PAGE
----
On my second day at Cottonwood Canyon State Park (read about day one here), I emerged from my cozy cabin into the pre-dawn chill, hoping to catch sunrise. I walked up the Sage Knob trail to the park overlook toting my camera and tripod. Although I enjoyed watching the day break from my lofty perch, sadly sunrise wasn't anything spectacular. Oh well, I had another full day to explore this wonderful state park - time to move on!
|More wonderful signage|
Hoping that the bighorn sheep herd would return to the cliffs overlooking the Pinnacles Trailhead, I dropped my tripod at the cabin and hoofed over that direction. On the way I passed another example of this park's beautiful and creative signage, this time at a fishing spot along the river.
|Tall cliffs along the John Day River|
|Rust-colored vegetation along the river|
Even the cliff swallow nests high on the cliff faces were empty. It apparently wasn't nesting season yet.
|Cliff swallow nests|
Coming up empty in my wildlife quest, it was now time to check out another hiking trail. Today's trek of choice was the Lost Corral Trail. This path headed in the same direction as the Pinnacles trail, except it was on the south side of the John Day River. I drove across the highway bridge to access this trail via J.S. Burres trailhead.
|Near the Lost Corral Trailhead|
The parking area was huge. Not only was this a hiking trailhead, it also provided parking for river rafters accessing a nearby boat ramp. Besides fishing, rafting was also an extremely popular activity on the John Day River, especially in warmer months. Although it seemed too early (and too cold!) to be riding the rapids, I noticed two vehicles with trailers parked in the lot.
Grabbing my backpack, I quickly found the trailhead, marked with a tall ranch-style archway. The trail started out on a gravelly road, through a huge field of sagebrush. A couple of mountain bikers with their dog passed me, the only people I'd see on the trail all day.
|John Day River along the Lost Corral Trail|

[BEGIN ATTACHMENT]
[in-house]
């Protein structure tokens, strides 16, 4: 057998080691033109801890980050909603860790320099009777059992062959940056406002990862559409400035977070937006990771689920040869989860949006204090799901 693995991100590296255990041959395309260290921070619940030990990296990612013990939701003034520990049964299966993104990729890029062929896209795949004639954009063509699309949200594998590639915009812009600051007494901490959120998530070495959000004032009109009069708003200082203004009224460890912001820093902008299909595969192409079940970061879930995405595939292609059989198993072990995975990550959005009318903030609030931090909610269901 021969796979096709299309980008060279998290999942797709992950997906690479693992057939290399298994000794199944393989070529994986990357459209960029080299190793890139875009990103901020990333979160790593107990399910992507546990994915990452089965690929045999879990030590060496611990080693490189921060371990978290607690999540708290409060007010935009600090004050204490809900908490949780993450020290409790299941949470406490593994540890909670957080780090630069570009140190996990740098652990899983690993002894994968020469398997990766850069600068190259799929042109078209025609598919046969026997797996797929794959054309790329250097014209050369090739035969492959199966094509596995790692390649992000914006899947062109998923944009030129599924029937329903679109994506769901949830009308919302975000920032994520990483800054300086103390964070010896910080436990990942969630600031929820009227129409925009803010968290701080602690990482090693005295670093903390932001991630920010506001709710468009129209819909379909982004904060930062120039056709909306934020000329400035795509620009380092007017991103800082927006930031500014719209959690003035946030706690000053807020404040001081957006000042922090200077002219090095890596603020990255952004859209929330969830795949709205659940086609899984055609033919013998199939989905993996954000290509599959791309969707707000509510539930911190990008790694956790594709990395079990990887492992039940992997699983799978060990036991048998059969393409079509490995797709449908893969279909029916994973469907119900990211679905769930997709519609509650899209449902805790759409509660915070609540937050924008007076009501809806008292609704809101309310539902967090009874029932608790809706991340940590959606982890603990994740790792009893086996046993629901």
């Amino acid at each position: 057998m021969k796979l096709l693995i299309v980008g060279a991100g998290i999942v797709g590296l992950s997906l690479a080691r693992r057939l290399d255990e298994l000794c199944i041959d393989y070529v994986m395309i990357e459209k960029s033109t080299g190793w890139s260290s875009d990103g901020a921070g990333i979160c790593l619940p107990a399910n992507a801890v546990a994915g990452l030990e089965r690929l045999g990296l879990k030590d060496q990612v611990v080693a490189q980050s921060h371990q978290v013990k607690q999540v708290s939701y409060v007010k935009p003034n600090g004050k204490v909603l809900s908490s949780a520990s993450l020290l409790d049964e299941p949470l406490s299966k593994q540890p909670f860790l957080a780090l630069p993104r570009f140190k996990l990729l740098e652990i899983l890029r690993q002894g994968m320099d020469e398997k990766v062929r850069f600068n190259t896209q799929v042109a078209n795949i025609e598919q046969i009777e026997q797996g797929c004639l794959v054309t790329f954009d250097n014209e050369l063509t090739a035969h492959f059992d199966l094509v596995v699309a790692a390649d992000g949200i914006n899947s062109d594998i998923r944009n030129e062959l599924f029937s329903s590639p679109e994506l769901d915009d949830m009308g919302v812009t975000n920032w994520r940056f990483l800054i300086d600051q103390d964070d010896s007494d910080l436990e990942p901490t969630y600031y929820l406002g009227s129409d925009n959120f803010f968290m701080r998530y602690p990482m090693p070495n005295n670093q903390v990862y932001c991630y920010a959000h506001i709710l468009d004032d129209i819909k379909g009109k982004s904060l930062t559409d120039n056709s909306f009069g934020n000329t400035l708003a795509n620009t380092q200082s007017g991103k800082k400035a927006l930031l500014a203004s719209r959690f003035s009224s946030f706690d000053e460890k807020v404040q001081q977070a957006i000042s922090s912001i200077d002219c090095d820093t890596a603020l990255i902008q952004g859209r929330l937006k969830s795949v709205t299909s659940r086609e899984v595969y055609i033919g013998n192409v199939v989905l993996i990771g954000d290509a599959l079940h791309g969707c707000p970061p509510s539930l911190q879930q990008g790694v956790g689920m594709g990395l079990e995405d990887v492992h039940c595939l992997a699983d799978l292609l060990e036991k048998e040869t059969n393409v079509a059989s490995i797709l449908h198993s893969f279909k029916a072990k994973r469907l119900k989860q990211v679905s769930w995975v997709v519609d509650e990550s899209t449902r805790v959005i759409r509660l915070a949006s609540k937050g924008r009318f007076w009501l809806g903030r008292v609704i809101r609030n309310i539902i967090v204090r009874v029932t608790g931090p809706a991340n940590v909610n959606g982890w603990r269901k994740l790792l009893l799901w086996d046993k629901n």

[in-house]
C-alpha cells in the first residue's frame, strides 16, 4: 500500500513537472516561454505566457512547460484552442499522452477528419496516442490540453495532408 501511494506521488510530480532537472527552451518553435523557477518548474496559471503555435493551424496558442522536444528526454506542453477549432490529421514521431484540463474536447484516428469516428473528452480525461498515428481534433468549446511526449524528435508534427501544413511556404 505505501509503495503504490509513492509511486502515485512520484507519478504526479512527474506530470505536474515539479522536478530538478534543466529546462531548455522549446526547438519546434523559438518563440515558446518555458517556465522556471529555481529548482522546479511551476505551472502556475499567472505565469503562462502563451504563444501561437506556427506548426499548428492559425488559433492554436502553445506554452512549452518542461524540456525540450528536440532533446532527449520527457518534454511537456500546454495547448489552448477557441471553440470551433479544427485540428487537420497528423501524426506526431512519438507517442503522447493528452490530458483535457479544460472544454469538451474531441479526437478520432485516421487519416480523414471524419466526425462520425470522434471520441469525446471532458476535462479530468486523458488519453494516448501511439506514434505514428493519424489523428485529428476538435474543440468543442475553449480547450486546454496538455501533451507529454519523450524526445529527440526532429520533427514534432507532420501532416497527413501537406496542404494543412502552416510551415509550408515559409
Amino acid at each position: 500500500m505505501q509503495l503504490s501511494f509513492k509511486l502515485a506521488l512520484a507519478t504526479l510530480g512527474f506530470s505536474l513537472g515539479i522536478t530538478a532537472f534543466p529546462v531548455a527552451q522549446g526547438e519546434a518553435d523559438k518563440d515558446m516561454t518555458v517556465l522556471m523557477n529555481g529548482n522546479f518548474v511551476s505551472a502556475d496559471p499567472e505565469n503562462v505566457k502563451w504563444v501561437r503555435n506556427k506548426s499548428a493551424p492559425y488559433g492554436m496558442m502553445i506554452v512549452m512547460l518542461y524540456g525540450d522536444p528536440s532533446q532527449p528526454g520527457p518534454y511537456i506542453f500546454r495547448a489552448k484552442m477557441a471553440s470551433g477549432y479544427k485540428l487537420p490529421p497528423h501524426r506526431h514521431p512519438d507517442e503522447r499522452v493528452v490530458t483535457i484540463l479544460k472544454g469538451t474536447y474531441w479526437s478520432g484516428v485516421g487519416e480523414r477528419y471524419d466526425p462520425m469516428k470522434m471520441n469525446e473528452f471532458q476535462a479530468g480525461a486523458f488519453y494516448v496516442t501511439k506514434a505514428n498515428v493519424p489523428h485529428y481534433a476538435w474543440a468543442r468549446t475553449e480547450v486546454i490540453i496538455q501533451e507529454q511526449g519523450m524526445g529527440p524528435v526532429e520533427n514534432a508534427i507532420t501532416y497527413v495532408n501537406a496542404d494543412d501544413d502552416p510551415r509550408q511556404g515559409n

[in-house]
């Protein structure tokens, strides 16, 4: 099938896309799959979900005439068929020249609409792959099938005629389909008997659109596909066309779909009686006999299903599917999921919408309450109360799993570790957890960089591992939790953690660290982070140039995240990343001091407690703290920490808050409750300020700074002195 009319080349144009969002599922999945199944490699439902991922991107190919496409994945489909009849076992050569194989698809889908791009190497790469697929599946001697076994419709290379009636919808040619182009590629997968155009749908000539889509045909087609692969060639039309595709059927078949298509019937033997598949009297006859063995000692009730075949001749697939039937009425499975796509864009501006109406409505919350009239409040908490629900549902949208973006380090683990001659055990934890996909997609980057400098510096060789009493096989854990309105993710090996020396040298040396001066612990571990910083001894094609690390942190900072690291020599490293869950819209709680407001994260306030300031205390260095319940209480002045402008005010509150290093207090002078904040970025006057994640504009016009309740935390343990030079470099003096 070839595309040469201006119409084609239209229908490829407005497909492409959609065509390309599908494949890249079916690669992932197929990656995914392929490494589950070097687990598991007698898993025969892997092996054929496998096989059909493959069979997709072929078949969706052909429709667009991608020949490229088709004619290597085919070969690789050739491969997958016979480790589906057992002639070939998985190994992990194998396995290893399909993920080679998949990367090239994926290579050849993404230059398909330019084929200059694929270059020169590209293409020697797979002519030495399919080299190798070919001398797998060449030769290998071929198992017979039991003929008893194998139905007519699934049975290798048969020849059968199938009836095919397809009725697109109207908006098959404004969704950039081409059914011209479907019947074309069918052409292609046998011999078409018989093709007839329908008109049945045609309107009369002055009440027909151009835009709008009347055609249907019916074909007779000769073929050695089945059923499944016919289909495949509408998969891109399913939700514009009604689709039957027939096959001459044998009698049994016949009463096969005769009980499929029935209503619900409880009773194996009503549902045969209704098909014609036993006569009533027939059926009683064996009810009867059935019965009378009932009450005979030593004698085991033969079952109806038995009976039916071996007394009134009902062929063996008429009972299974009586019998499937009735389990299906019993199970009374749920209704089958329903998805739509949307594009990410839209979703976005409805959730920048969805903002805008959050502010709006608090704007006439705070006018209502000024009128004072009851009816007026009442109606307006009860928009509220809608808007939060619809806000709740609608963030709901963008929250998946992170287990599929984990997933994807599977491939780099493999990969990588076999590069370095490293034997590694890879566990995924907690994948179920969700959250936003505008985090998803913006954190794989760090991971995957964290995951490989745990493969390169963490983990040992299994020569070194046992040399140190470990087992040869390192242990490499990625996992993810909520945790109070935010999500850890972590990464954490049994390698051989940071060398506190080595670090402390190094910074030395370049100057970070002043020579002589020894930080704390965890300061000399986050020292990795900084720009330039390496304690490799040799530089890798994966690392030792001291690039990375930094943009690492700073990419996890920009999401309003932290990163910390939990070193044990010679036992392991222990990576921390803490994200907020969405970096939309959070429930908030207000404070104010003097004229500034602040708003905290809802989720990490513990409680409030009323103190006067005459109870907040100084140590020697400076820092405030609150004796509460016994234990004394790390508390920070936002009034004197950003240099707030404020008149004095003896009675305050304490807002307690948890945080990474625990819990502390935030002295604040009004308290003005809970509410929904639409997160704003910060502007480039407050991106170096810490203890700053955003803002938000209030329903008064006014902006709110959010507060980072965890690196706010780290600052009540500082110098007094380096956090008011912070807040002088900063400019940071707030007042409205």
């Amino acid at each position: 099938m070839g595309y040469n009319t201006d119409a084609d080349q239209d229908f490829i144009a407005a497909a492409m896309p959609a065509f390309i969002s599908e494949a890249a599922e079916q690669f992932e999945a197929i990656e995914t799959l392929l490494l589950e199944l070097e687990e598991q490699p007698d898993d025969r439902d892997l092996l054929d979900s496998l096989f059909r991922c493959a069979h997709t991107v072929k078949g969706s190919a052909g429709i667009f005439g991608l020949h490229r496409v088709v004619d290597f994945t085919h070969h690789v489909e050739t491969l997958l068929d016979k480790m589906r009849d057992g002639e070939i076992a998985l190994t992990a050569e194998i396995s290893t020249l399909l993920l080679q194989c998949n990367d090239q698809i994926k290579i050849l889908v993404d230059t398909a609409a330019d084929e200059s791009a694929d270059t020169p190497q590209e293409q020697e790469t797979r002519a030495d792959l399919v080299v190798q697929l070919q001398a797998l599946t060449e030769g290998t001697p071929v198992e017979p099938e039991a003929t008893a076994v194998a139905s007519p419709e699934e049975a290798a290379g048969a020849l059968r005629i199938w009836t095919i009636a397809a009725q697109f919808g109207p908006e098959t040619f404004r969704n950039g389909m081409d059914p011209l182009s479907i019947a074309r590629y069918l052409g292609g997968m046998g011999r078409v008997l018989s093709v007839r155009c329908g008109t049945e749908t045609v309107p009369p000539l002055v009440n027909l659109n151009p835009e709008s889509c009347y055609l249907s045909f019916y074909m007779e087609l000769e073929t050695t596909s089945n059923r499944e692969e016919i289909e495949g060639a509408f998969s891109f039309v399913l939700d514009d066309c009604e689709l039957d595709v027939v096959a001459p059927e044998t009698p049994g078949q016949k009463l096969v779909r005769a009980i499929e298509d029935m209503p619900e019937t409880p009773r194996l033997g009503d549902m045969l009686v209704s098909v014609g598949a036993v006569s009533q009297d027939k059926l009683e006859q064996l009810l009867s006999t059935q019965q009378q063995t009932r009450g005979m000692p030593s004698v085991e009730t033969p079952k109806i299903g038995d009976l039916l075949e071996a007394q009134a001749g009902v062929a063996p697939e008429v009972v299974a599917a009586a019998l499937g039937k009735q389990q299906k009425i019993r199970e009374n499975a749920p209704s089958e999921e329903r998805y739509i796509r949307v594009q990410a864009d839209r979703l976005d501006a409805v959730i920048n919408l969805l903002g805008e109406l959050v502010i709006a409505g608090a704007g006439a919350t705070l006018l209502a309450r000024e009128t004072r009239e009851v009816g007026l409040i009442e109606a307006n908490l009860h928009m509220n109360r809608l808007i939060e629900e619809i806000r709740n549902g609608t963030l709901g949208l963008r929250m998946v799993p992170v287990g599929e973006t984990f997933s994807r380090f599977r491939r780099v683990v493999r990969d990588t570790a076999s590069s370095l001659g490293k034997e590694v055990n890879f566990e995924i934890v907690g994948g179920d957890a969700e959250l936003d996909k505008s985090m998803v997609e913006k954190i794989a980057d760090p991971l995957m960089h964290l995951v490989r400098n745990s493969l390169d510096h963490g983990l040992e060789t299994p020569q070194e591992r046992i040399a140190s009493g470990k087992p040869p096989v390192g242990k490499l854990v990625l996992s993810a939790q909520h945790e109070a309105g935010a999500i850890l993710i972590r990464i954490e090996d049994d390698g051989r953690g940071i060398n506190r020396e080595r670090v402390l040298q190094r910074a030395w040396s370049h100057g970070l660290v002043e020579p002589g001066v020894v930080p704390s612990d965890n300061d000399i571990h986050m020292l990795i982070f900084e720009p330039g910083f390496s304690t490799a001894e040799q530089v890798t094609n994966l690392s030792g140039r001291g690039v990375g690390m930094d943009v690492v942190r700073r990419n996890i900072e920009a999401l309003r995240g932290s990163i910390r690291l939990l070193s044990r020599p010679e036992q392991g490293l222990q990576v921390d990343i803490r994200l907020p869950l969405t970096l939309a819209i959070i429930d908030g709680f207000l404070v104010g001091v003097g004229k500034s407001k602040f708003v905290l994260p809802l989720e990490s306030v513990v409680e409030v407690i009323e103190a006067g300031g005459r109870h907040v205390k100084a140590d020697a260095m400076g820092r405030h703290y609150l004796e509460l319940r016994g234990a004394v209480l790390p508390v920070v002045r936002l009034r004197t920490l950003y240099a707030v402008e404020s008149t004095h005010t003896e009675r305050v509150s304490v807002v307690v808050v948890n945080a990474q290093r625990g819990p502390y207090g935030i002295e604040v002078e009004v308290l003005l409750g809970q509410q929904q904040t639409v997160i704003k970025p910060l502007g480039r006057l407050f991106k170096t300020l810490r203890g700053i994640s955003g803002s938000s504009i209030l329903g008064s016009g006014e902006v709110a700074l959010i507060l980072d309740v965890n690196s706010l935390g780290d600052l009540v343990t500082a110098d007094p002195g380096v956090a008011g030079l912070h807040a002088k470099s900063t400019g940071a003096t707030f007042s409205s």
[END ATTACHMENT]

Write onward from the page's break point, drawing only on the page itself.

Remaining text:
Soon the sagebrush petered out, opening up views across the river. I could see the ranch buildings on the opposite side. After a bit more walking, I also spotted the cabins. Then the path veered away from the river and took me underneath more tall basalt cliffs.
|Evidence of ranch use|
After walking under the cliffs for a mile or so my trail veered towards the river again for some sweeping views. Then it plunged back into scrubby sagebrush once again. The far point of this trail wasn't too exciting - a lot of sagebrushy hills. Since this area used to be a ranch I'd sometimes spot traces of the former land use - fence posts, rusting tools, or a couple of arched gateways.
|Here it is - the lost corral|
Although 4.3 miles didn't seem like an especially long distance, it seemed to take forever to finally reach the famed "lost corral." I was expecting a restored structure, much like the barn and farmhouse near the park's campground. Instead all I found was a weed-choked, tumble-down wooden fence and corral - it had seen better days!
|Not much to see here|
There was also a fence covered with what appeared to be pieces of old advertising signs. Again, kind of a disappointment - nothing spectacular and definitely not what I expected.
|Return trip by the cliffs|
There was a sign pointing to a side path called the "Esau Loop Trail." It appeared to veer closer to the river, so I decided to check it out. I climbed up a slight ridge, giving great views of the river and adjacent hills above the opposite bank. I could even spot yesterday's turnaround point on the Pinnacles Trail. Tall electrical towers poked up from the hilltops, carrying power from all those wind turbines I'd passed on the way to the park.